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The Ocean at the End of the Lane begins in an emotional dead zone.  The narrator has returned home for a funeral, going through the motions of shaking hands and accepting condolences, and finds himself driving around without any thought to where he’s going.  He just needs to get away.

It turns out, of course, that somewhere in the subconscious waters, he knows exactly where he’s going: The Hempstock Farm, where a childhood friend used to claim that her pond was actually an ocean.  As he sits by the pond, he’s suddenly flooded with memories of what really happened one childhood year.

At this point, we’re very early in the book, but Gaiman has already addressed us in a voice we haven’t gotten from him before.  The book’s initial pages convey the surreal detachment that washes over you as a coping mechanism when dealing with things like family deaths.  It’s also in stark contrast to the clarity with which Gaiman later mixes vivid scenes of childhood with an adult’s distance from those events.  His narrator is recalling these events clearly, but he’s also swept up in the details and sensations of being a young boy again.

One of Gaiman’s strengths has always been his clear writing style. I’ve always felt that it served him extremely well in his short stories, which are efficient and bone-lean without the loss of being entertaining.  Especially impressive was his recent journal entry about the loss of Cabal, his dog of ten years.  Gaiman, clearly flooded with grief, didn’t succumb to the temptation most of us would feel to bog his eulogy down in an attempt to get in every single detail.  He treated his years with Cabal as a narrative, hitting enough high points and low points for readers to get some sense of what Cabal meant to him.  It was clear, and it was heartbreaking.

In the lead-up to Ocean‘s publication, Gaiman had made references to the book being rooted in more memory and personal experience than many of his works.  In a recent review of the book, Gaiman’s wife Amanda Palmer told the story of how Gaiman had tried to tell her something important and personal, and how she hadn’t listened, and how then one day Gaiman began reading to her from the manuscript that would become The Ocean at the End of the Lane.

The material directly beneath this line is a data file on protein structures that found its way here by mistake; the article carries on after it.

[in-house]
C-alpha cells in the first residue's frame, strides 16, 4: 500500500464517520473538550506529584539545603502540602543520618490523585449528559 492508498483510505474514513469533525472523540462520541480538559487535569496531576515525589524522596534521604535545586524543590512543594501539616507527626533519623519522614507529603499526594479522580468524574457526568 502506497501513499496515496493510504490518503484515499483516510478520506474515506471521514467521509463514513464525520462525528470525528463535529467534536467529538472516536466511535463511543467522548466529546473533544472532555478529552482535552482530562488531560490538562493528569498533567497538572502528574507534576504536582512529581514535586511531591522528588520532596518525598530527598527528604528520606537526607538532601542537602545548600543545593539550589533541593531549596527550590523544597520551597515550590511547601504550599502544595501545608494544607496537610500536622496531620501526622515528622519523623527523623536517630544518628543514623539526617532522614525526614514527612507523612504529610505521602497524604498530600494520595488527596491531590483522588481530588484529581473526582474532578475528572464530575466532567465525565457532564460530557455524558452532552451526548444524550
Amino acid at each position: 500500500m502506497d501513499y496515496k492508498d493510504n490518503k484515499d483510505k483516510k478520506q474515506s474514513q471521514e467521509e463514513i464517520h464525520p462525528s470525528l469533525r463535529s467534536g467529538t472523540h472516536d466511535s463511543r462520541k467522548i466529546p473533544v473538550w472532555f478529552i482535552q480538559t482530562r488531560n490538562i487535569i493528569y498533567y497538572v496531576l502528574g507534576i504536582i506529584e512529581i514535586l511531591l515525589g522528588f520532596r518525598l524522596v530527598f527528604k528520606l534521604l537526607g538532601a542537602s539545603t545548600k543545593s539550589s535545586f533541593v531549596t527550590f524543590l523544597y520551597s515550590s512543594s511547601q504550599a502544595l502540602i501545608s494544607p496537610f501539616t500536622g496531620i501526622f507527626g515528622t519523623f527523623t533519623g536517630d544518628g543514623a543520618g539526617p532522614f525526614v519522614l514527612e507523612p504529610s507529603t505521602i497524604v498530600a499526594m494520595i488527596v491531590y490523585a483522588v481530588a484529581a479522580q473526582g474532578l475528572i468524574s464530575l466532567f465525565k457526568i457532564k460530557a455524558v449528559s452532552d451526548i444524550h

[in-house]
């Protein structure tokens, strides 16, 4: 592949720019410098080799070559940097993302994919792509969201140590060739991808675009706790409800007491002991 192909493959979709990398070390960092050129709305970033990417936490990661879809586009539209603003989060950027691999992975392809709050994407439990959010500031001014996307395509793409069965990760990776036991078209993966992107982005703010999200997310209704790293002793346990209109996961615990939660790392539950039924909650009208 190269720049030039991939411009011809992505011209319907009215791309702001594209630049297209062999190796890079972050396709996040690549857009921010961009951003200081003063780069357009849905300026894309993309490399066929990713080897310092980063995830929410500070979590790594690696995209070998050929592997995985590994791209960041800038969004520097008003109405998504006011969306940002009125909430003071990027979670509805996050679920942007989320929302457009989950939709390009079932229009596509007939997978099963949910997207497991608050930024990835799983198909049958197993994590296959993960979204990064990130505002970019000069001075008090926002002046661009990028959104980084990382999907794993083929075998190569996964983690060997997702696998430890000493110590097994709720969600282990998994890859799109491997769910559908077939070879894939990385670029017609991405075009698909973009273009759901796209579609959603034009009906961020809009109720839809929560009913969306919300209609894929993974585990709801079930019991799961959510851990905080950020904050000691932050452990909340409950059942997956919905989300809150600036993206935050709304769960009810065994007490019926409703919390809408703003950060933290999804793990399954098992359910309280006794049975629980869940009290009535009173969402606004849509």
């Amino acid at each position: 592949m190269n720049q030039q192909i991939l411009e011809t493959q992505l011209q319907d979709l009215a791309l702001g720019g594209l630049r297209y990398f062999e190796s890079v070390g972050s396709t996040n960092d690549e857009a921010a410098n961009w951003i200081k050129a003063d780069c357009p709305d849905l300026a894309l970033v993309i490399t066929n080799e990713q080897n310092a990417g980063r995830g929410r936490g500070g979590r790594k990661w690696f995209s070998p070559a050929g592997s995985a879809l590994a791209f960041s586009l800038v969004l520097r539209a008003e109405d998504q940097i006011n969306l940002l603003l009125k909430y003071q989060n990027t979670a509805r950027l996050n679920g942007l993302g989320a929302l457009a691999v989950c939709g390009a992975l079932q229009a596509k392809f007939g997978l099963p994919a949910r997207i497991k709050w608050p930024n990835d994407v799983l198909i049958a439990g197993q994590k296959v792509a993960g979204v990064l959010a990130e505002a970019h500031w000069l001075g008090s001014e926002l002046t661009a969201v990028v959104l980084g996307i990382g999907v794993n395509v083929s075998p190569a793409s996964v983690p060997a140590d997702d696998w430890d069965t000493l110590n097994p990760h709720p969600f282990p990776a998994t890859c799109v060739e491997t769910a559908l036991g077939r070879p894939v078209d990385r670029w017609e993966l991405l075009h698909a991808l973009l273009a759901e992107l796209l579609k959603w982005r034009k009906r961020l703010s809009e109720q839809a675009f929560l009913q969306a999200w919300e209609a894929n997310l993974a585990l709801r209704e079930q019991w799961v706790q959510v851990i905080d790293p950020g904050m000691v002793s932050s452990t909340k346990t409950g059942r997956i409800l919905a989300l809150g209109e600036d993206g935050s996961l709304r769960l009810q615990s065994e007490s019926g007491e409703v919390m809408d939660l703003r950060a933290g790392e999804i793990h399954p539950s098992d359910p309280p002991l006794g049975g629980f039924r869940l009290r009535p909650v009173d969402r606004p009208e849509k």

Now, as readers, we have no idea what that pivotal moment (or moments) from Gaiman’s past turned out to be.  And it’s certainly a fool’s errand to try and discern from the text of Ocean — a book chock to the gills with monsters, immortals,  and cosmic peace — what’s true and what isn’t, or if any of it’s true in the real-world factual sense.  In that sense, Ocean is very much like recent albums by Jason Isbell (in which the former Drive-by Trucker freely blends his own thoughts and feelings into the sad characters in his songs) and Patty Griffin (in which Griffin constructs a personal history of her recently passed father).  In both cases, personal experience and imagination go into the creative blender, and art — art that takes what it needs and renders the dividing lines invisible — comes out.

Nevertheless, unless Gaiman has the best literary poker face of his generation, this feels like the most we’ve gotten of Gaiman the person in one of his novels.  So many of the narrator’s memories — a bookish childhood, a small bedroom with a sink just the right height, comic books, a tentative relationship with a father — ring true.  Granted, we could just be dealing with Gaiman’s famously fertile brain, but Ocean reads like a book that comes from a very real emotional place, even though we know (we’re pretty sure) that Gaiman never fought dark supernatural forces.

Ultimately, I think this is Gaiman’s best book Gaiman’s so far. I don’t say that lightly. I’ve been a fan of Gaiman’s work since the early days of The Sandman, but my opinion of his work has ebbed and flowed. I’ve enjoyed much of his poetry, but I continue to have a “meh” reaction to one of his recent efforts, “House” (being fully aware that the poem’s subject matter directly ties into my thoughts on Ocean).  I was one of the few who found something lacking in American Gods, and had come to the conclusion that he was a much better short story writer than he was a novelist.  Anansi Boys quickly cured me of that misconception, but it was still Gaiman telling the story from a distance.  Excellent fantasy, but what to take from it other than a good tale (which, I’ll admit, is often quite enough)?

Ocean, though.  This is a new beast.  This is Gaiman telling quite the good story (I think it contains some of his most beautiful, evocative writing yet), but also investing something of himself into the mix.  The result is a more layered story than we’re used to seeing from him, where the mythology and the imagination are informed by personal experience.

I don’t think Ocean is a perfect book. For example, this reader wishes more time was spent on the pivotal relationship between the narrator and his father.  That doesn’t prevent Ocean from being an effectively frightening book.  And it certainly doesn’t prevent Ocean from being a sad book (both in terms of specific scenes and the book’s overall tone) that justifies Gaiman’s superstar status in the fantasy world.

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